Littleton OKs brewery plan
Roll out the barrel, the gang’s all here.
More specifically, the gang’s all on board with Breckenridge Brewery. Littleton City Council unanimously approved the zoning change that allows Breckenridge to build a 12-acre, $20 million brewery and restaurant on Santa Fe Drive.
Construction should begin this fall on the restaurant — with seating for up to 250 — tasting room, guest accommodations, fermenting building, warehouse, brewhouse, gift shop and more, all designed to attract “beer tourists.” It’s expected to open in the fall of 2014 and employ up to 75 people.
“This has all gone like it was supposed to go, and like it was supposed to happen,” said Ed Cerkovnik, president of BW Holdings LLC, the joint venture between Breckenridge and Wynkoop breweries.
The partnership allows Breckenridge to circumvent a state law that limits how much beer a brewery can make in a year to 60,000 gallons by setting up the facility to act as a “host” for other pubs in the overarching corporation.
Cerkovnik said Breckenridge is currently the 41st-largest brewer in the county.
“We could probably be in the top 25 if we could brew more beer,” he said.
The approval also allows the adjacent Designs by Sundown, owned by longtime Littletonite Michael Hommel, to expand. He’ll employ up to 150 people in peak season.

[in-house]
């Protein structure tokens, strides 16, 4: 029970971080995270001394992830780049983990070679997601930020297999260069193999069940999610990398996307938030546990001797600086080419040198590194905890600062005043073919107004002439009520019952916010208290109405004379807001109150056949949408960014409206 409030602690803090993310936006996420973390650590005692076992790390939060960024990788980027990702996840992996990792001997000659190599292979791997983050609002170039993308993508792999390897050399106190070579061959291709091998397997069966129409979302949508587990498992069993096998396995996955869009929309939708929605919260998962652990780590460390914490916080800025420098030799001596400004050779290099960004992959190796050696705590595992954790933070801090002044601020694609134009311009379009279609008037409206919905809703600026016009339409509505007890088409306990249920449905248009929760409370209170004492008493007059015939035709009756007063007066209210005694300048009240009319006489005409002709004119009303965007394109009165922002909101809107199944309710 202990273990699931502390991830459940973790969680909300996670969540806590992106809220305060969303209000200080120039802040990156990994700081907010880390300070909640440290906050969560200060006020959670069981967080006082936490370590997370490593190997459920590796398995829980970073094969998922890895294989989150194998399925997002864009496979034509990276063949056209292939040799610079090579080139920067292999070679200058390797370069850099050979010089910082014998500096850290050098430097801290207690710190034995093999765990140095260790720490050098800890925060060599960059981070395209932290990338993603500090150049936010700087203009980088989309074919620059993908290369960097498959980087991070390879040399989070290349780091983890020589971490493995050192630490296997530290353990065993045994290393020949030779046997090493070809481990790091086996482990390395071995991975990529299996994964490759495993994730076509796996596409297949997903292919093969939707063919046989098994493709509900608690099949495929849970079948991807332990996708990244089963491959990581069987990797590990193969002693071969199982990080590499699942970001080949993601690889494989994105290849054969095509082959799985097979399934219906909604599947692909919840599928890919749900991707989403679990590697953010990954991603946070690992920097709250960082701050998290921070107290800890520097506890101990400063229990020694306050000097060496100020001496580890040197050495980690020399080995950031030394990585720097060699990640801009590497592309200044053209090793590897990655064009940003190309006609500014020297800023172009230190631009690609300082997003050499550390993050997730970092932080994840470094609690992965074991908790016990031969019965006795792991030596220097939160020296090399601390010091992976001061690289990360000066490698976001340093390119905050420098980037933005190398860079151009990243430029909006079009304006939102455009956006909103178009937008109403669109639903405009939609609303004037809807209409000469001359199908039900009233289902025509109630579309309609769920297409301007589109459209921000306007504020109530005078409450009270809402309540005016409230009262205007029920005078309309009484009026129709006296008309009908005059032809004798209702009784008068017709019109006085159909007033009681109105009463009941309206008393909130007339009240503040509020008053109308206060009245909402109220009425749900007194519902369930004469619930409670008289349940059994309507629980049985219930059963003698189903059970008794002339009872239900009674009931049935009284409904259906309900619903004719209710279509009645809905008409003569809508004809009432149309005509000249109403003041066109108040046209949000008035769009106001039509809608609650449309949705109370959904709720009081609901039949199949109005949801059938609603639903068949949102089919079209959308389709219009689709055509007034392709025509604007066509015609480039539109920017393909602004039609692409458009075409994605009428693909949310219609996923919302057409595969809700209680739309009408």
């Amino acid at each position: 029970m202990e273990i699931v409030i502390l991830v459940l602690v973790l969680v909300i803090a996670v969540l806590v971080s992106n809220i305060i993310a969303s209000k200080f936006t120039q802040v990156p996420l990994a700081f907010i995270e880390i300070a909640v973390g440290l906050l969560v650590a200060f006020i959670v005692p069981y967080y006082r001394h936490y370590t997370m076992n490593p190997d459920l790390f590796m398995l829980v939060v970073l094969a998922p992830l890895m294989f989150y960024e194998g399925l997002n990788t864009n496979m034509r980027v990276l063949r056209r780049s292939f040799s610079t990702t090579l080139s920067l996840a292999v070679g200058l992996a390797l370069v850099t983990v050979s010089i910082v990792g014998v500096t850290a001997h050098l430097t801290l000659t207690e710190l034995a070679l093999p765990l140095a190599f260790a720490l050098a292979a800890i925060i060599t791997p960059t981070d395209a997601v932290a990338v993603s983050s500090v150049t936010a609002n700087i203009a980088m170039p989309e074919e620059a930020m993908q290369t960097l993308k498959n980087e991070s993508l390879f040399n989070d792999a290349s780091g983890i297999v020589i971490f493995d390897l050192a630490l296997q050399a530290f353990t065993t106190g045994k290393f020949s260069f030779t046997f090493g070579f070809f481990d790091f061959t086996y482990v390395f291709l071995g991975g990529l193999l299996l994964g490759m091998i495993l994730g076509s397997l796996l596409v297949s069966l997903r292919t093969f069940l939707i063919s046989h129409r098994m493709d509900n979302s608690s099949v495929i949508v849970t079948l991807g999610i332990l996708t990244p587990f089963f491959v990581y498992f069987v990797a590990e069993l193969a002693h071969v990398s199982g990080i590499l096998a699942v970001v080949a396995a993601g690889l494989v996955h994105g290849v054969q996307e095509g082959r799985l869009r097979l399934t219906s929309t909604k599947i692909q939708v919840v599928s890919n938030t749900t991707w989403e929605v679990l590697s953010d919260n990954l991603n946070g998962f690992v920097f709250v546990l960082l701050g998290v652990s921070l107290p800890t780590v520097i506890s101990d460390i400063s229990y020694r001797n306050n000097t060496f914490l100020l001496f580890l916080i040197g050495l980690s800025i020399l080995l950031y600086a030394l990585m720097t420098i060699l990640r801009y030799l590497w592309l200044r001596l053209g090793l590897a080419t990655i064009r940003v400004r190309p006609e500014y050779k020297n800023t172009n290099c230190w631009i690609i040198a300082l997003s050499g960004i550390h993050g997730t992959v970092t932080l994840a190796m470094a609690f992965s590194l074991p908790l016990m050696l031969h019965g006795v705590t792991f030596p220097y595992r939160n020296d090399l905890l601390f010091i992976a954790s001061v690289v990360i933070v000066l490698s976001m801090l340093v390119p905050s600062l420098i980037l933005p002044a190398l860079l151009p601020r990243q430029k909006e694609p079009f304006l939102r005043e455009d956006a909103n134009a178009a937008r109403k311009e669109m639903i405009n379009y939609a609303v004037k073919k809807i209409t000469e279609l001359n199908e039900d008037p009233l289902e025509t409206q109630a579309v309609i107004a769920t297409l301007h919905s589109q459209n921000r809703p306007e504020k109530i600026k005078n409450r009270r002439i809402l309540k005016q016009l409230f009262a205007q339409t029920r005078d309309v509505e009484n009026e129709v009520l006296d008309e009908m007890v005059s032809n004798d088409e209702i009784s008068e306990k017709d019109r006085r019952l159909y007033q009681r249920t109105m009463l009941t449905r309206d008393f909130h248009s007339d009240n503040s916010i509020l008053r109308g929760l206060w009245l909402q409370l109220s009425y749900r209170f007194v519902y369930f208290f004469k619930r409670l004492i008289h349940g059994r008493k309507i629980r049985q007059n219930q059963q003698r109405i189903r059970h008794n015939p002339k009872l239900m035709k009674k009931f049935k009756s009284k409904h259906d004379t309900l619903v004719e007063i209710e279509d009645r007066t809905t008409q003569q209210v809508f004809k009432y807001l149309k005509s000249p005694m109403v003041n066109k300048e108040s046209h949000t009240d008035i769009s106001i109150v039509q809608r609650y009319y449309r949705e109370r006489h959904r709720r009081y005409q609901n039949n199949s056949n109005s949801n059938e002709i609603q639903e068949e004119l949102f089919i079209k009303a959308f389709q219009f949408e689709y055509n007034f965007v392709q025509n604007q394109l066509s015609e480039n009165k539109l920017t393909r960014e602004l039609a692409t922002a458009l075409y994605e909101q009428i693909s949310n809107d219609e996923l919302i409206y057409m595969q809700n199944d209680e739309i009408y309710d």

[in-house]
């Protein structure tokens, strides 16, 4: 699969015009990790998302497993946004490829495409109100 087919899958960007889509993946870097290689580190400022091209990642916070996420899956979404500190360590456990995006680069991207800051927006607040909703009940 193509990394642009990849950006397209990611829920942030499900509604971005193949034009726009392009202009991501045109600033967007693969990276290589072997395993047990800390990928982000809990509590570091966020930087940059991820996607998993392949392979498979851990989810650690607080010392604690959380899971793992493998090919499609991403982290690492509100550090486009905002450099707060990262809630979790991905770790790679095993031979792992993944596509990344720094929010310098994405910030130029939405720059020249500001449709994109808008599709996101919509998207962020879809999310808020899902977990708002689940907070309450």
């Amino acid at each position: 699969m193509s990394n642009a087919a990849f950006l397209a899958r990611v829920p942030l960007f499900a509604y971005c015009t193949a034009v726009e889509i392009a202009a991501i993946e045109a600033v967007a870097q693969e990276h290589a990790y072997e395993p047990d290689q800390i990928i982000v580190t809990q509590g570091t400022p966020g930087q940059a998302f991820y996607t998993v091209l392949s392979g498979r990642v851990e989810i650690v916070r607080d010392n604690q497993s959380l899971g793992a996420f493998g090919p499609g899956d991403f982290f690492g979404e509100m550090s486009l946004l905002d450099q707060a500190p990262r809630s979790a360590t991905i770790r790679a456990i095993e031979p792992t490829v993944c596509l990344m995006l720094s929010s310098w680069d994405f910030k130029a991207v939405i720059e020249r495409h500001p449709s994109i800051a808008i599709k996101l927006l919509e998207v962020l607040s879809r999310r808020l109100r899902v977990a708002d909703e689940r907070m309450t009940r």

The two companies coordinated to create a unified site with a rural, agricultural feel. It’s south of Meadowood mobile-home community, which caters to seniors, and north of Wolhurst Landing’s single-family homes. A hops field will line Santa Fe on the east side of the site. On the west, city-owned open space buffers the river from the development.
Heights are limited to 60 feet, shorter than Aspen Grove’s 65 feet, and the buildings are designed to resemble rural farmhouses and barns.
A sticking point is drainage. Charlie Blosten, the city’s director of public works, says it needs a regional solution to accommodate this and future development. The last study was done in 1990, and improvements to Santa Fe since then mean a new study is due. The Urban Drainage and Flood Control District can’t do it until next year, but it recommends an open channel.
Blosten’s preference, and the developer’s, would be an underground channel draining into the open space, which could become a pond or wetlands amenity. In the meantime, the proposal doesn’t outline a plan.
“We don’t know what it is that we should build,” said Blosten.
Douglas Buck, owner of Meadowood, notes the 1990 study put his property in the flood plain of the gulch on the east side of Santa Fe. He agrees that improvements might have fixed that, but he’d still like to be sure.
Those who attended the council’s public hearing were fairly evenly split on the project. Immediate neighbors had the usual concerns about things like odors, views and noise.
“Industrial between two residential areas is wrong for that area,” said Richard Carlson.
Glen Van Nimwegen, the city’s director of community development, said most of their issues are addressed through city code or the specific plan. In particular, he noted all the smells and steam coming from the brewery will be from natural ingredients, and there shouldn’t be too many given that the company’s high-tech equipment captures up to 98 percent of the vapor.
Mayor Debbie Brinkman lives in Wolhurst adjacent to the site, where Walmart wanted to build in 2006. Her leadership of the anti-Walmart faction launched her political career, but she said this is the perfect plan for the land.
“This is more lush, more plush,” she said. “This is, in my opinion, a very happy ending.”